Friday, April 5, 2013

Part 36 - My Official Bandanna

Judging from the number of homes I passed that had corrals, horse training facilities, and huge fenced backyards, I’m speculating that Agua Dulce is primarily a community of equine enthusiasts.  

Leaving the Vasquez Rock County Park, it didn’t take long to traverse the length of the Agua Dulce business district, as it consisted solely of about eight buildings, four on each side of the main drag.  The two most important establishments as far as hikers were concerned were a restaurant on the right side of the road and a full-service grocery store on the left side of the road. 

I made a beeline for the restaurant with full anticipation of enjoying some real food and the biggest, thickest chocolate malt the restaurant could serve up.  You remember the old Camel’s cigarette slogan, 

“I’d walk a mile for a Camel.”  Well, I can top that one many times over because I’d walk ten miles for a chocolate malt, and I did, more than once on the trail.  

Agua Dulce was the home of extraordinary trail angels Jeff and Donna Saufley, and after finishing my malt, I was anxious to move on to their place which was only a mile up the road.  Upon entering the Saufley’s property, I asked for directions from other hikers and was directed to the open garage adjoining the house.  

There I meet Donna, who graciously welcomed me to Hiker Heaven, as she and Jeff called their place.  She enthusiastically explained to me the protocol for enjoying my stay at her home.  While she was talking, I set my pack down on the cement driveway. 

 First were the instructions on how to get my laundry done, which she said she would personally do.  

“Put your dirty clothes in one of the laundry bags that you’ll find over by the side of the garage; put your name on the bag and set it inside the garage next to the washing machine.  When your laundry is finished, it will be moved to the steps of the trailer which houses the shower and kitchen.  If you need loaner clothes to wear while your laundry is being washed, you’ll find shirts and pants in totes next to the laundry bags.”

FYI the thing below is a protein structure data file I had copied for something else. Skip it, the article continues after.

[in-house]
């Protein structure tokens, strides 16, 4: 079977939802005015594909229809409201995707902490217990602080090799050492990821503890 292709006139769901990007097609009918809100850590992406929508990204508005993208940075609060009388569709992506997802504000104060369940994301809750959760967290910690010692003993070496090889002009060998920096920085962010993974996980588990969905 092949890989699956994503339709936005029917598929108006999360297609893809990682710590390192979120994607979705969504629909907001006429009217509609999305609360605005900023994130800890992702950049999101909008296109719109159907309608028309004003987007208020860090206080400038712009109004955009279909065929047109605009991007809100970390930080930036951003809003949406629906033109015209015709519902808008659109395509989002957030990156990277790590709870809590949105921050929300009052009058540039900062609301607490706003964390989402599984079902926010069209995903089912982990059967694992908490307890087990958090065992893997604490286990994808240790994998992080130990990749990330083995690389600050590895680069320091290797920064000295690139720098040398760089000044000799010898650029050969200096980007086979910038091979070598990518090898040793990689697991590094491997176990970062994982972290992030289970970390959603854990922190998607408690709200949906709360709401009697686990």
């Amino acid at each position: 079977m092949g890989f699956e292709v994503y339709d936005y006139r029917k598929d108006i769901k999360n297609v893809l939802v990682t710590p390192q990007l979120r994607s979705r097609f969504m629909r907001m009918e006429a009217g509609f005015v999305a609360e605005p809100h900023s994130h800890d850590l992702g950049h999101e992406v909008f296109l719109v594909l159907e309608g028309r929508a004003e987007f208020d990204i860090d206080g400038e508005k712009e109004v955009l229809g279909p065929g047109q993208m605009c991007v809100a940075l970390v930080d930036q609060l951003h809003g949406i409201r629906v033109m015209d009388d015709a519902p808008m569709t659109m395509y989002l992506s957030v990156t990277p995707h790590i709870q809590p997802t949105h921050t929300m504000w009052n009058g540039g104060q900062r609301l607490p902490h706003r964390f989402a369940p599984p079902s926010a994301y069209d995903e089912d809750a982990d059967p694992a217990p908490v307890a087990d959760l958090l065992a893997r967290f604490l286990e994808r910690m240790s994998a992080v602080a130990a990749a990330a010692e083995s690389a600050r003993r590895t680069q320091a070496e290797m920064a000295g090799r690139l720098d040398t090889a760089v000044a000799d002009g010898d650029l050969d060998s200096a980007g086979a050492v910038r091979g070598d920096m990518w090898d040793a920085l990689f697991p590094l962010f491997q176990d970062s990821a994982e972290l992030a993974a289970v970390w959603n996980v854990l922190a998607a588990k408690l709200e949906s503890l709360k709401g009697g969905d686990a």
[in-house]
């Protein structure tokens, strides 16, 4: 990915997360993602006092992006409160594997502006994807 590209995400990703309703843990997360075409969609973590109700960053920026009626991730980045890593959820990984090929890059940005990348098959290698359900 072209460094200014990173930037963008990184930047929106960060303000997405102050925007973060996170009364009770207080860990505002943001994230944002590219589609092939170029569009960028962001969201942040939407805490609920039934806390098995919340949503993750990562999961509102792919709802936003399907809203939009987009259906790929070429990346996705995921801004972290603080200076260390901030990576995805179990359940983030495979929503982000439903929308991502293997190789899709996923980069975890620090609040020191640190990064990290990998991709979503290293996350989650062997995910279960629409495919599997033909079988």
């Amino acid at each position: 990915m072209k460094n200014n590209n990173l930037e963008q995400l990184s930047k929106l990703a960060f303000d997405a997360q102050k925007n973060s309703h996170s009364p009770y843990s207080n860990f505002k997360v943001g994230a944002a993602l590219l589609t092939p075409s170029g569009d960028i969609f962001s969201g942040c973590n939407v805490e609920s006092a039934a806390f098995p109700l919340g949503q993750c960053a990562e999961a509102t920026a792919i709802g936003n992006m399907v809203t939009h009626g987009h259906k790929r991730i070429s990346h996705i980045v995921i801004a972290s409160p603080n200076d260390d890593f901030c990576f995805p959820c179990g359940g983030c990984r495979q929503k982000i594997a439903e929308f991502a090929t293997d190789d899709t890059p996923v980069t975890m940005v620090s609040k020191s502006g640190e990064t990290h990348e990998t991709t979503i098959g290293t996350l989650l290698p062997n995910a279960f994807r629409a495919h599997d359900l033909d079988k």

“Showers and cooking facilities,” she continued, “are in the house trailer next to the house.  Just put your name on the list, and then pay attention to when it’s your turn to shower.” 

She then directed my attention to the portable tents set up around the yard. 

“Inside the tents, you’ll find cots to sleep on; search around until you find an empty one, and call it yours.”  

“There are loaner bikes to ride if you want to go back into town to the restaurant or the grocery store, and if you want to use the Internet, there are six laptop computers over by the cinder block wall next to the driveway.” 
“Portable Johns are down by the horse corrals, and if you have a resupply package, you’ll find it stacked on the shelving here in the garage, with names listed alphabetically.” 

“Finally,” she concluded, “we congratulate you on your perseverance on making it this far in your journey, and we wish you a safe and happy journey as you continue to make your way north towards Canada.” 

She then gave me a big hug and handed me an official 2013 ADZPCTKO bandanna, which for the class of 2013, was green in color.  I tied the neckerchief around my neck, and with the exception of washing it when I did laundry, I never removed it for the rest of the journey.  I wore it around my neck mainly because I didn’t want to lose it. 

Jeff and Donna Saufley - Trail Angels at Hiker Heaven in Aqua Dulce, and friends to hundreds of PCT hikers.

 Donna's garage has been turned into a mail depot.

In the garage, Donna and her assistants can send and receive hiker packages.

 Several laptop computes were set up under the shade of a tree for hikers to use.

The Saufley's compound could accommodate a maximum of 50 hikers per night.

 Viewing the Saufley's home from across the driveway.

Tents and camp cots dotted the backyard of Hiker Heaven.

It was great to see that Night Crawler had made it this far.

Taking a zero day at Hiker Heaven and enjoying the shade and coolness of the lawn and trees.

During the evening, many hikers would gather around the firepit to sing and converse.

Donna had a great system in place for doing everyone's laundry.

These are the loaner bikes that the Saufley's had available for riding into town.

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